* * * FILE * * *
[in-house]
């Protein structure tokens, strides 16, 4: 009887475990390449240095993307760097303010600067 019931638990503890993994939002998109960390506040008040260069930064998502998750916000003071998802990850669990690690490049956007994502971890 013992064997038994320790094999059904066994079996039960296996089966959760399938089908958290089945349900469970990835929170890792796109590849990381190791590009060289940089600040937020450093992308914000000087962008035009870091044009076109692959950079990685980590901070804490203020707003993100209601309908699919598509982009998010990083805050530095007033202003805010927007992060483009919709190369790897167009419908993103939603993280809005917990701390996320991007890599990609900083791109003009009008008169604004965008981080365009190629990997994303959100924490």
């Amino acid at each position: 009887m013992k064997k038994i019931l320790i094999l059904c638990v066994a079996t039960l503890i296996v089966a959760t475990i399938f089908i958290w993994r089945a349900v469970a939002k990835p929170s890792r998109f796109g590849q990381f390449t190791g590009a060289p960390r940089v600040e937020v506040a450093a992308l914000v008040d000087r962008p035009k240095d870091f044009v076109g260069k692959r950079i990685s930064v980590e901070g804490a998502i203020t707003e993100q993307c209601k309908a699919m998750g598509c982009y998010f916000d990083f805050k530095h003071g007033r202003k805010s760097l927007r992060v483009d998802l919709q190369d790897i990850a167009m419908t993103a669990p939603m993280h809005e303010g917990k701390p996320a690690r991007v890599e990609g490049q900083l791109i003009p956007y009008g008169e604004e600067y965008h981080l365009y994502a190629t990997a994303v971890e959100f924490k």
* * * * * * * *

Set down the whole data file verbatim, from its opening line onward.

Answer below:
[in-house]
């Protein structure tokens, strides 16, 4: 009887475990390449240095993307760097303010600067 019931638990503890993994939002998109960390506040008040260069930064998502998750916000003071998802990850669990690690490049956007994502971890 013992064997038994320790094999059904066994079996039960296996089966959760399938089908958290089945349900469970990835929170890792796109590849990381190791590009060289940089600040937020450093992308914000000087962008035009870091044009076109692959950079990685980590901070804490203020707003993100209601309908699919598509982009998010990083805050530095007033202003805010927007992060483009919709190369790897167009419908993103939603993280809005917990701390996320991007890599990609900083791109003009009008008169604004965008981080365009190629990997994303959100924490």
């Amino acid at each position: 009887m013992k064997k038994i019931l320790i094999l059904c638990v066994a079996t039960l503890i296996v089966a959760t475990i399938f089908i958290w993994r089945a349900v469970a939002k990835p929170s890792r998109f796109g590849q990381f390449t190791g590009a060289p960390r940089v600040e937020v506040a450093a992308l914000v008040d000087r962008p035009k240095d870091f044009v076109g260069k692959r950079i990685s930064v980590e901070g804490a998502i203020t707003e993100q993307c209601k309908a699919m998750g598509c982009y998010f916000d990083f805050k530095h003071g007033r202003k805010s760097l927007r992060v483009d998802l919709q190369d790897i990850a167009m419908t993103a669990p939603m993280h809005e303010g917990k701390p996320a690690r991007v890599e990609g490049q900083l791109i003009p956007y009008g008169e604004e600067y965008h981080l365009y994502a190629t990997a994303v971890e959100f924490k």